Oregon this week signed a Right to Repair bill into law, and it is notable because it is the first such law that puts a stop to the practice of parts pairing. Manufacturers like Apple are not able to require customers to use Apple-sourced parts that then have to be authenticated, with the bill giving Apple device owners the right to use new parts, used parts, or third-party parts.

Apple Self Service Repair Program iPhone
Apple has launched repair tools for both independent repair shops and consumers, but repair components must be purchased directly from Apple. Components must be paired with a device serial number after being installed, which prevents unauthorized repairs that use third-party components. The bill states that companies cannot reduce the performance of a device or display misleading warnings for parts that are not properly paired.

According to repair site iFixit, Oregon’s Right to Repair law is the strongest that has been passed to date. It does have consumer protections, such as requiring independent repair shops to have a “valid and unexpired certification” ensuring the person doing the repair has the “technical capabilities and competence necessary” to make a successful fix.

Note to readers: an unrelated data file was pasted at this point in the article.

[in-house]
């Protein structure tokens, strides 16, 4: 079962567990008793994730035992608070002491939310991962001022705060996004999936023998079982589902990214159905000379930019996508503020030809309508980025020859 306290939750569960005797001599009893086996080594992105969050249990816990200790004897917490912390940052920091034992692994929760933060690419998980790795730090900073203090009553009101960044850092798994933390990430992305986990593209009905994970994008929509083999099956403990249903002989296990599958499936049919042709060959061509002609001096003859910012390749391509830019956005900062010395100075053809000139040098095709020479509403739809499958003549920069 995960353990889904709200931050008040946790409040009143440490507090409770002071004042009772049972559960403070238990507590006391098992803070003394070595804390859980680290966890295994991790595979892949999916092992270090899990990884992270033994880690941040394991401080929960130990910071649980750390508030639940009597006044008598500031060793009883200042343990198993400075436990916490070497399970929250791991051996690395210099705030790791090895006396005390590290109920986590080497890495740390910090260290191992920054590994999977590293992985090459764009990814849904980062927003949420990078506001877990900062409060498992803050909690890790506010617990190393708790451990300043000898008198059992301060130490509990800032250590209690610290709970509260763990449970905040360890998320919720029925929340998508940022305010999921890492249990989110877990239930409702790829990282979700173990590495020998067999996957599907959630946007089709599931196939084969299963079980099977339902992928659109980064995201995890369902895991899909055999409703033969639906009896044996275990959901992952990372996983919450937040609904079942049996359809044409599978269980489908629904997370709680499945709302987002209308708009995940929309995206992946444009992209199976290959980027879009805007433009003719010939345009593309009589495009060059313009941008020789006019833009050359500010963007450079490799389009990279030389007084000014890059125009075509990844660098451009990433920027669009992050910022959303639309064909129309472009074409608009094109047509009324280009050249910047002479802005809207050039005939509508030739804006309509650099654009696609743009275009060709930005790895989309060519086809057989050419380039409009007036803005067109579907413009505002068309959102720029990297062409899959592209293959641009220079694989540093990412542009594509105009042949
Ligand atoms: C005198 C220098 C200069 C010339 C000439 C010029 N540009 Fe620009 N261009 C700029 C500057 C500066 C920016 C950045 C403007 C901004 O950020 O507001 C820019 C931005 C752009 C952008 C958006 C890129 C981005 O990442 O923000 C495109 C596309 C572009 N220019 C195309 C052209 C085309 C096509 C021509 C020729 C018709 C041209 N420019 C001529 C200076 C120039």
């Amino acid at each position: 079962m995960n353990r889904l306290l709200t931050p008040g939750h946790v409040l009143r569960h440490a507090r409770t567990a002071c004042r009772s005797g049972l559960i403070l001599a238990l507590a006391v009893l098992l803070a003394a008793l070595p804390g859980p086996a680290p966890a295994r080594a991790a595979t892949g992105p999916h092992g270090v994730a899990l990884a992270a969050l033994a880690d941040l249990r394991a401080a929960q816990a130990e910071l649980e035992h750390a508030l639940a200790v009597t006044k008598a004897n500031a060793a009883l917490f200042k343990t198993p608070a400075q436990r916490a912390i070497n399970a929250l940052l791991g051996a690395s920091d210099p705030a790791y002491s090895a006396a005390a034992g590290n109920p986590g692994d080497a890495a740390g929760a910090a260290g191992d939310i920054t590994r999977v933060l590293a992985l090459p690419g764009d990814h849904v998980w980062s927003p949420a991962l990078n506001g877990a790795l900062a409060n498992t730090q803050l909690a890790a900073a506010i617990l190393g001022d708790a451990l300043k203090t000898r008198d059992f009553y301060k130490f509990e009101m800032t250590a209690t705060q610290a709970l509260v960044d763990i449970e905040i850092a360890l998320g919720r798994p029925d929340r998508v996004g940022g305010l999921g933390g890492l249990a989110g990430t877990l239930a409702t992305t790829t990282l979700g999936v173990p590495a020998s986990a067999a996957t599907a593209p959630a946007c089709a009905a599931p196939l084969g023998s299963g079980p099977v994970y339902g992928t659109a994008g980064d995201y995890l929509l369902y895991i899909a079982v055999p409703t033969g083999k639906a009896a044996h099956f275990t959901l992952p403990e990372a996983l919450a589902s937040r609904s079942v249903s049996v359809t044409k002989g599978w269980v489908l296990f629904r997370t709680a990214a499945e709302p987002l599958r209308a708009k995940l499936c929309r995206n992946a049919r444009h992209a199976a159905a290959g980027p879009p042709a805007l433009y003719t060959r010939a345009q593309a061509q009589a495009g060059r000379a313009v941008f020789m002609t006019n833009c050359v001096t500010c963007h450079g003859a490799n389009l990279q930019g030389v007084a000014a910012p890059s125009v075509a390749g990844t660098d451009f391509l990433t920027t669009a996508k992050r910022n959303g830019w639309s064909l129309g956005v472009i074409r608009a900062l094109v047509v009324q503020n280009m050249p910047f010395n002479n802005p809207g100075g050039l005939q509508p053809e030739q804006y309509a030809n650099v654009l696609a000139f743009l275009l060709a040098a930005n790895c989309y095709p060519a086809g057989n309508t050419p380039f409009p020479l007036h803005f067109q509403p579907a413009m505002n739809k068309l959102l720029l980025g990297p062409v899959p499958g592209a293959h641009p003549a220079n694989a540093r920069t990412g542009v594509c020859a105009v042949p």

The elimination of the parts pairing restriction will allow independent repair shops to make more repairs without having to rely solely on components from Apple.

In addition to preventing manufacturers from requiring components to be free from pairing restrictions, the law requires companies to make parts, tools, documentation, and software available for smartphones produced in 2021 or later. For other electronics like computers, it is applicable to devices produced in 2015 and later.

Apple did not support Oregon’s Right to Repair bill, and the company has said that it will result in safety and security issues for consumers. Apple will need to comply with the parts pairing portion of the bill for products made after January 1, 2025.

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